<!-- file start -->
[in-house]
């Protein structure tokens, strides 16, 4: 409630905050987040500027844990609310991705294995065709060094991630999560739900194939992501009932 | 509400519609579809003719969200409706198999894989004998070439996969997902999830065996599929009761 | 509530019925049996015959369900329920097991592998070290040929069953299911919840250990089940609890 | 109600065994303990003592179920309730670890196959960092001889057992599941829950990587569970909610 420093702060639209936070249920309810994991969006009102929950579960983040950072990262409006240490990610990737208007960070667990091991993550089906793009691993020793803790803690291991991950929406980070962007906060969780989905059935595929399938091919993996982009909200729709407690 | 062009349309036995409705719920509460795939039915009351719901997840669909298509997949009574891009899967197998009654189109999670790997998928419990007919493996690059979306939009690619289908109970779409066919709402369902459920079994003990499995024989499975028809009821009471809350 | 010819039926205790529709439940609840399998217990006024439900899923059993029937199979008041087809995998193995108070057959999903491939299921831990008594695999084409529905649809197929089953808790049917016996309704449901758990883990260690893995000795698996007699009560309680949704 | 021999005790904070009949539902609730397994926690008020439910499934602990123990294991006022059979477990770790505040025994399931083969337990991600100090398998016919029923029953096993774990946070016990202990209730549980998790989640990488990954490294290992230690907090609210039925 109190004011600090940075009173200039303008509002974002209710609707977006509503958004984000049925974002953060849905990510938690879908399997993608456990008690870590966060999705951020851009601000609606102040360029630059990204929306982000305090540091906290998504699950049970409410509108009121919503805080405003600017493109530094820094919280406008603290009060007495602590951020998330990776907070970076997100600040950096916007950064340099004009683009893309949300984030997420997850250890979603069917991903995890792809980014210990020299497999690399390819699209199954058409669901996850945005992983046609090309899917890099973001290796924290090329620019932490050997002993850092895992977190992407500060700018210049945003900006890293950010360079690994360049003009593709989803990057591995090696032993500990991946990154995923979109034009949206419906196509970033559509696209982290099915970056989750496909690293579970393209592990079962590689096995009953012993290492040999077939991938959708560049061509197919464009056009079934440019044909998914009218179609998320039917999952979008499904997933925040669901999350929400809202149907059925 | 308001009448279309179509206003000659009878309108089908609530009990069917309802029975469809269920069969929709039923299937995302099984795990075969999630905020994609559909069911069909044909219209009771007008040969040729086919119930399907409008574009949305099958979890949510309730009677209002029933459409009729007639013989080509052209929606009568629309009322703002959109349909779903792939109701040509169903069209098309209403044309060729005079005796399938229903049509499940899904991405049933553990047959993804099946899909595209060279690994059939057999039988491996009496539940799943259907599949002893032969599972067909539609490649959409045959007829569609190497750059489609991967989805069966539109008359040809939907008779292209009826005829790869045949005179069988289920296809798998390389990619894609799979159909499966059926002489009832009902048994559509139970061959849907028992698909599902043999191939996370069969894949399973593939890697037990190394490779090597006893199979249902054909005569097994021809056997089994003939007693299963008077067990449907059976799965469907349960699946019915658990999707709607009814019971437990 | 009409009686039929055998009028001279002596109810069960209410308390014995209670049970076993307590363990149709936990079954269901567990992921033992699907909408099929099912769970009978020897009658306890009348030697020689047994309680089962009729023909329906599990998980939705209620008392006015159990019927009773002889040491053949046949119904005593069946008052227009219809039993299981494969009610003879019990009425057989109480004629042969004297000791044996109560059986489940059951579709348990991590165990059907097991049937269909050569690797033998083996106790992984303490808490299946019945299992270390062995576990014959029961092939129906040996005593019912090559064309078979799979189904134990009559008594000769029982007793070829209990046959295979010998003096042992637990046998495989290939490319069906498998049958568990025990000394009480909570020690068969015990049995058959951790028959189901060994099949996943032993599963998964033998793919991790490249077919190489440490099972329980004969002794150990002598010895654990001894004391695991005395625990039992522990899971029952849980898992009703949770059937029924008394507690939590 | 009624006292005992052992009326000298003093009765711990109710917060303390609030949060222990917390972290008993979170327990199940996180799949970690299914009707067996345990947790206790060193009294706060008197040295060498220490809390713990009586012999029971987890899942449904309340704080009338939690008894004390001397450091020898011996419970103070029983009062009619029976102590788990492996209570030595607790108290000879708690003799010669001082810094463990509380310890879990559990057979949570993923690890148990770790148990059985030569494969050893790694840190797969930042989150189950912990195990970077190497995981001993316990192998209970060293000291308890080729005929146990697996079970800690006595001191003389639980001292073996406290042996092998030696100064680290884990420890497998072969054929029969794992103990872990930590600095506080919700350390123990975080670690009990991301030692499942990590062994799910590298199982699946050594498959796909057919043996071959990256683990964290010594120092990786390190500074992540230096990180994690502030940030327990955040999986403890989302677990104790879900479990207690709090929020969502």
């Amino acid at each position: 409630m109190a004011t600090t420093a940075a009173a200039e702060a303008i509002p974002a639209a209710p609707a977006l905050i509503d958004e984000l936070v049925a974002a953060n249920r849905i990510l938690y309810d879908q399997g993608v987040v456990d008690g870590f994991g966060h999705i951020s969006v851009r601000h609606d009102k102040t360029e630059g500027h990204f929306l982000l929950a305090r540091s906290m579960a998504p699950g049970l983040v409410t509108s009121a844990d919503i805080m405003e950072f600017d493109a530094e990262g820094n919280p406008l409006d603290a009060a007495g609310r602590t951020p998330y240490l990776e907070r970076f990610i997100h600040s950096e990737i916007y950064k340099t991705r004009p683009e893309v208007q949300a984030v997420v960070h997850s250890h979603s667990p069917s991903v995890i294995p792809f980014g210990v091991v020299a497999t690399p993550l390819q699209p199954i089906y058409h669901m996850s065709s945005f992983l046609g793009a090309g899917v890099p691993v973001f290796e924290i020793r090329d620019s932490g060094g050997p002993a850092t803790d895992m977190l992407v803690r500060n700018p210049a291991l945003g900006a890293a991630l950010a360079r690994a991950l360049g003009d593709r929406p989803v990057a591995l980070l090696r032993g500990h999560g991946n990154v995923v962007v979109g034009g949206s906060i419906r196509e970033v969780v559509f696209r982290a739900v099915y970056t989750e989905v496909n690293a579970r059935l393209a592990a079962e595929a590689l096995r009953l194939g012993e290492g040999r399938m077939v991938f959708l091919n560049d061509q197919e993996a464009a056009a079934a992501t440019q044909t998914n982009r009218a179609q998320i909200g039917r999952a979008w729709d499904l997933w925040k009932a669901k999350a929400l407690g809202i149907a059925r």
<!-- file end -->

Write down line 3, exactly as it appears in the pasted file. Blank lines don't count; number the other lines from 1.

């Amino acid at each position: 409630m109190a004011t600090t420093a940075a009173a200039e702060a303008i509002p974002a639209a209710p609707a977006l905050i509503d958004e984000l936070v049925a974002a953060n249920r849905i990510l938690y309810d879908q399997g993608v987040v456990d008690g870590f994991g966060h999705i951020s969006v851009r601000h609606d009102k102040t360029e630059g500027h990204f929306l982000l929950a305090r540091s906290m579960a998504p699950g049970l983040v409410t509108s009121a844990d919503i805080m405003e950072f600017d493109a530094e990262g820094n919280p406008l409006d603290a009060a007495g609310r602590t951020p998330y240490l990776e907070r970076f990610i997100h600040s950096e990737i916007y950064k340099t991705r004009p683009e893309v208007q949300a984030v997420v960070h997850s250890h979603s667990p069917s991903v995890i294995p792809f980014g210990v091991v020299a497999t690399p993550l390819q699209p199954i089906y058409h669901m996850s065709s945005f992983l046609g793009a090309g899917v890099p691993v973001f290796e924290i020793r090329d620019s932490g060094g050997p002993a850092t803790d895992m977190l992407v803690r500060n700018p210049a291991l945003g900006a890293a991630l950010a360079r690994a991950l360049g003009d593709r929406p989803v990057a591995l980070l090696r032993g500990h999560g991946n990154v995923v962007v979109g034009g949206s906060i419906r196509e970033v969780v559509f696209r982290a739900v099915y970056t989750e989905v496909n690293a579970r059935l393209a592990a079962e595929a590689l096995r009953l194939g012993e290492g040999r399938m077939v991938f959708l091919n560049d061509q197919e993996a464009a056009a079934a992501t440019q044909t998914n982009r009218a179609q998320i909200g039917r999952a979008w729709d499904l997933w925040k009932a669901k999350a929400l407690g809202i149907a059925r």